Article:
The human toll — 24,383 injuries and 117 deaths — remains staggering and points to how much Mayor de Blasio and his commissioners at NYPD, DOT, and the TLC must change to achieve the administration’s Vision Zero goals.

While fewer lives have been lost on NYC streets in 2014 compared to 2013 and 2012, the first six months of 2011 saw fewer fatalities — 102, according to NYC DOT records. (NYPD’s monthly crash reports don’t go back to the beginning of 2011.) With 250 traffic deaths over the course of all 12 months, 2011 was the least deadly year on NYC streets in modern history.

Looking at vulnerable street users, drivers killed 63 pedestrians and cyclists in the first six months of 2014 and injured 7,080, compared to 78 deaths and 7,633 injuries for the same period in 2013. Below are the traffic violence summaries for the month of June, which NYPD recently posted online [PDF].

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The Gulf Between NYPD’s Street Safety Message and Police Behavior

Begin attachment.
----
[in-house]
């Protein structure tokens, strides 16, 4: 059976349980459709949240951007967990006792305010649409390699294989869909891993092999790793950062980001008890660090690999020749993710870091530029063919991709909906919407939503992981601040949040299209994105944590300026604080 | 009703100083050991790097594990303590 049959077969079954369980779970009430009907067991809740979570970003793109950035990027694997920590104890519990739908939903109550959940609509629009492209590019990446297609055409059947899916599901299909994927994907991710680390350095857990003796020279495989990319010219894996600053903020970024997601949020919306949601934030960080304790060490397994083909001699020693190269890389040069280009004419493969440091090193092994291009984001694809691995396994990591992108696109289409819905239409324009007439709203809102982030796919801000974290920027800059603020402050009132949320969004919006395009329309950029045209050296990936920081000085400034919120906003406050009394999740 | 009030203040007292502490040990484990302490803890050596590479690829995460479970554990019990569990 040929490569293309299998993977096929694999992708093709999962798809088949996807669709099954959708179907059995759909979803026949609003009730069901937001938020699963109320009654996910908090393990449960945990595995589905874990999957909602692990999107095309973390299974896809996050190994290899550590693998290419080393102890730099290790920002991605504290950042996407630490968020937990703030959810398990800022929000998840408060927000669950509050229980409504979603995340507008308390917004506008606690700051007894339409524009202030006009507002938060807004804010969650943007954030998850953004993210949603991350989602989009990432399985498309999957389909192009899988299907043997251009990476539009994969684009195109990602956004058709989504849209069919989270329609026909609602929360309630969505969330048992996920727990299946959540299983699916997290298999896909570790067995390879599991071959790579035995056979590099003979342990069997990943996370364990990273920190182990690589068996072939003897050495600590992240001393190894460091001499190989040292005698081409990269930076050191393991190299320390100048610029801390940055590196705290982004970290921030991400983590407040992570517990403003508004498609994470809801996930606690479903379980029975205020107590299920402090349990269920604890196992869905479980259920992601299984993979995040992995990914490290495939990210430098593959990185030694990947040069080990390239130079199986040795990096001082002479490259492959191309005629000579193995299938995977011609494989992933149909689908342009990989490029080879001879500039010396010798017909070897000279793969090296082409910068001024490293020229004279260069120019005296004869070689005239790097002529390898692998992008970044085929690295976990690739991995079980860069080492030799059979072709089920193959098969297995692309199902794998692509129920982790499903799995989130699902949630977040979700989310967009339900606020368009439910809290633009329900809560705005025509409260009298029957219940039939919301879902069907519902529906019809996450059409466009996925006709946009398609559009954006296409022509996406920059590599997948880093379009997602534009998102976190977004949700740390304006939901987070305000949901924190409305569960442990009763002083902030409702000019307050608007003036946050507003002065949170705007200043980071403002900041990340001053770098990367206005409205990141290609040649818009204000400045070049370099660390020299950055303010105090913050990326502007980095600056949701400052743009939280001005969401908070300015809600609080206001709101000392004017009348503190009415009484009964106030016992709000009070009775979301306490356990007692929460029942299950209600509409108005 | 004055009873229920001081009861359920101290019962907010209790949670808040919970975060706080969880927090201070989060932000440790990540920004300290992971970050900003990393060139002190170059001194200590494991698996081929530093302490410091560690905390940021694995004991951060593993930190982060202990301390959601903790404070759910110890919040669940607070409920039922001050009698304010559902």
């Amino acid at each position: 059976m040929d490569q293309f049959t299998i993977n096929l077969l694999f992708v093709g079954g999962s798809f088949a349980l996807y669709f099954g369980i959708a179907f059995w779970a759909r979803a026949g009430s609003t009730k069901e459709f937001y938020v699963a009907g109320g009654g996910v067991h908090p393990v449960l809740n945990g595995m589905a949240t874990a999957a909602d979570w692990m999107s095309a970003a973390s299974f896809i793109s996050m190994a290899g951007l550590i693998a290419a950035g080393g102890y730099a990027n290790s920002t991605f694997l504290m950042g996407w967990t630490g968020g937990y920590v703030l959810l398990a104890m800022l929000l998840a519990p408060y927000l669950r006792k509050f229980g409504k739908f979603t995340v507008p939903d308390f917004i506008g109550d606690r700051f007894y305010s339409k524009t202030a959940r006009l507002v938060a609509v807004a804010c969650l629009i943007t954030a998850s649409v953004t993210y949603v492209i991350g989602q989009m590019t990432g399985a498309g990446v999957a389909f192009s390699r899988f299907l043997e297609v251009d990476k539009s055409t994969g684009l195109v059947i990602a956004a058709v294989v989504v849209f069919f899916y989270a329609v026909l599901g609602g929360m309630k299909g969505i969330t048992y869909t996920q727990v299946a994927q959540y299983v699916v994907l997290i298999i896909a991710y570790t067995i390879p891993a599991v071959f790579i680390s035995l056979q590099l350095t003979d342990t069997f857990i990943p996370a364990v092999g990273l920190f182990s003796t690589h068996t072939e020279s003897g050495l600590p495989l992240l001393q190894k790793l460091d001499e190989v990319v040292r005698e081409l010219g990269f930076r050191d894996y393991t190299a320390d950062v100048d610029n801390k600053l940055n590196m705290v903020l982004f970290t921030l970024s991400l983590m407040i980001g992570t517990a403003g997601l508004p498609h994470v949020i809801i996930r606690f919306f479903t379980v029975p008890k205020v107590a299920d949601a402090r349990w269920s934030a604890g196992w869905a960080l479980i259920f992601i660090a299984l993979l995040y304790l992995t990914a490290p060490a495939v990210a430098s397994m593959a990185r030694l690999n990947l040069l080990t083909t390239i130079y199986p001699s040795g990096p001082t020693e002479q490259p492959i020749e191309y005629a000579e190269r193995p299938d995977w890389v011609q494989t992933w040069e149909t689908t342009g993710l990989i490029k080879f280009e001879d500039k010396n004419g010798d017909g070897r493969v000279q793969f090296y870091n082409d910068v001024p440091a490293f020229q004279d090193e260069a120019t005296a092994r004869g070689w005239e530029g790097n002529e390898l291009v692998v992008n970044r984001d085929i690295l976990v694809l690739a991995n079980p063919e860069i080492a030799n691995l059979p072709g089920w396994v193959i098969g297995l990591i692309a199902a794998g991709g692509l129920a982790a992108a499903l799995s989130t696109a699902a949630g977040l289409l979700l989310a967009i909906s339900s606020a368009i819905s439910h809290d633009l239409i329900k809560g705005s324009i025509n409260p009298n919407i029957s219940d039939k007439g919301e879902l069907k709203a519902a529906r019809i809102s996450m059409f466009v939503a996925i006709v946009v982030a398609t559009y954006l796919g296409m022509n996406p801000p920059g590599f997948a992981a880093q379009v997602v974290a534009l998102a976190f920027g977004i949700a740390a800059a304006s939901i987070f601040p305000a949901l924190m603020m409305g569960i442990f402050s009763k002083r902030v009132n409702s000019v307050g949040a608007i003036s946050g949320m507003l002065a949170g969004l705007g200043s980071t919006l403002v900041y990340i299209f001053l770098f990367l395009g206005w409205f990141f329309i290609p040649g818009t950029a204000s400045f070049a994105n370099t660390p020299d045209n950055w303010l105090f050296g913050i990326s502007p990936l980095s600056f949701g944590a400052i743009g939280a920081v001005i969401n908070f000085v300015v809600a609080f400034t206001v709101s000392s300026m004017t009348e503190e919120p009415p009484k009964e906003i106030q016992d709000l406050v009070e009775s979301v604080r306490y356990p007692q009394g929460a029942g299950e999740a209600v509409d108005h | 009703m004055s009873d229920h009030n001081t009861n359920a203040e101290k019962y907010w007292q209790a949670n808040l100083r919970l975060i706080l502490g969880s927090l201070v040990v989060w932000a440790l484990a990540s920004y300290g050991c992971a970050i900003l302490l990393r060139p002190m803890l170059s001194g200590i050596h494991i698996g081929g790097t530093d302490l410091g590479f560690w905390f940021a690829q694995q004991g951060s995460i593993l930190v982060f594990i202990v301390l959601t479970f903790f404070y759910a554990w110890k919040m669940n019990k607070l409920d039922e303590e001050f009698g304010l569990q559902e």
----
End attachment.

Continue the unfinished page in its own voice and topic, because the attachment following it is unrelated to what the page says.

It’s day two of NYPD’s bike enforcement blitz, and for all its professed good intentions, image-wise the department isn’t doing itself any favors.

There is a gulf between NYPD messaging, improved as it is, and how police officers conduct themselves with respect to traffic laws. The above illustration from Andrew Yackira, a parody of the “Operation Safe Cycle” pamphlet, pretty much says it all. At the same time that NYPD says it will help keep bike lanes clear while issuing tickets to people on bikes according to the letter of the law, police themselves are constantly placing obstacles in the way of cyclists — vehicle-sized obstacles with big blue letters that read “NYPD” on them.

We’ve lost count of the number of “cops in bike lanes” photos we’ve seen since yesterday morning, but Gothamist posted a sizable collection, apparently featuring Commissioner Bratton himself, practically standing on top of a thermoplast cyclist as he enters his chauffeur-driven SUV.

Of course, this is symptomatic of a bigger problem: While top police commanders are saying the right things and some precincts are getting serious about traffic safety, it’s still incredibly common to encounter rank-and-file officers who don’t think it’s their job to make streets safer. It will take a lot of effort to change NYPD’s enormous bureaucracy and workforce, and recently, Bratton hasn’t shown the same commitment to the task that he did at the beginning of the year. If NYPD is serious about eliminating traffic deaths, the department’s words and actions need to sync up.